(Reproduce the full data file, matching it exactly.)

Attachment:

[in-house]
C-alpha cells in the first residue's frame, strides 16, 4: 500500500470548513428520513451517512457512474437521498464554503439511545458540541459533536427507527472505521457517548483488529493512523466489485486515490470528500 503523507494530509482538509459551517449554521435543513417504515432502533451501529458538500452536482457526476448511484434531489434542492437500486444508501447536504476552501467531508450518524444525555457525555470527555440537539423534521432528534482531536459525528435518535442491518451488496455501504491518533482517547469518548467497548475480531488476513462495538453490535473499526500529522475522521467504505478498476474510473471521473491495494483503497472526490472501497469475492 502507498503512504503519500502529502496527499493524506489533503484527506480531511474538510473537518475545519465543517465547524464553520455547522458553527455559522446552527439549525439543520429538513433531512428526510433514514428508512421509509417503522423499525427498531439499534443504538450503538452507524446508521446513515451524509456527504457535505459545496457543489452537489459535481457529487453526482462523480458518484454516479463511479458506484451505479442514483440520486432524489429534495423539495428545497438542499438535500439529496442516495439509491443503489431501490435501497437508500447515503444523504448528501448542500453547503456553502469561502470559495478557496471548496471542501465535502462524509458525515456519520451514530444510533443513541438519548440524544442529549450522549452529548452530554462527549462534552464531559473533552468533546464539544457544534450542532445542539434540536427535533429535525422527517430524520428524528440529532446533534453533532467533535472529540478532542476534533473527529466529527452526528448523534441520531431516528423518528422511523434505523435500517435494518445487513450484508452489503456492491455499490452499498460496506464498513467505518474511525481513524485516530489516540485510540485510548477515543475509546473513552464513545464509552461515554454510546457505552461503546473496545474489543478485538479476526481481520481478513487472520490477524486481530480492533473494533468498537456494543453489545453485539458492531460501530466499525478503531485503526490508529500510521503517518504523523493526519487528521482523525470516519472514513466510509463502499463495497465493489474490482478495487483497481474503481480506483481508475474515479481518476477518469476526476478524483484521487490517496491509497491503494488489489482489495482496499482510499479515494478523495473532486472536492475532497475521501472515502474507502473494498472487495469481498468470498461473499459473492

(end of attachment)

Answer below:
[in-house]
C-alpha cells in the first residue's frame, strides 16, 4: 500500500470548513428520513451517512457512474437521498464554503439511545458540541459533536427507527472505521457517548483488529493512523466489485486515490470528500 503523507494530509482538509459551517449554521435543513417504515432502533451501529458538500452536482457526476448511484434531489434542492437500486444508501447536504476552501467531508450518524444525555457525555470527555440537539423534521432528534482531536459525528435518535442491518451488496455501504491518533482517547469518548467497548475480531488476513462495538453490535473499526500529522475522521467504505478498476474510473471521473491495494483503497472526490472501497469475492 502507498503512504503519500502529502496527499493524506489533503484527506480531511474538510473537518475545519465543517465547524464553520455547522458553527455559522446552527439549525439543520429538513433531512428526510433514514428508512421509509417503522423499525427498531439499534443504538450503538452507524446508521446513515451524509456527504457535505459545496457543489452537489459535481457529487453526482462523480458518484454516479463511479458506484451505479442514483440520486432524489429534495423539495428545497438542499438535500439529496442516495439509491443503489431501490435501497437508500447515503444523504448528501448542500453547503456553502469561502470559495478557496471548496471542501465535502462524509458525515456519520451514530444510533443513541438519548440524544442529549450522549452529548452530554462527549462534552464531559473533552468533546464539544457544534450542532445542539434540536427535533429535525422527517430524520428524528440529532446533534453533532467533535472529540478532542476534533473527529466529527452526528448523534441520531431516528423518528422511523434505523435500517435494518445487513450484508452489503456492491455499490452499498460496506464498513467505518474511525481513524485516530489516540485510540485510548477515543475509546473513552464513545464509552461515554454510546457505552461503546473496545474489543478485538479476526481481520481478513487472520490477524486481530480492533473494533468498537456494543453489545453485539458492531460501530466499525478503531485503526490508529500510521503517518504523523493526519487528521482523525470516519472514513466510509463502499463495497465493489474490482478495487483497481474503481480506483481508475474515479481518476477518469476526476478524483484521487490517496491509497491503494488489489482489495482496499482510499479515494478523495473532486472536492475532497475521501472515502474507502473494498472487495469481498468470498461473499459473492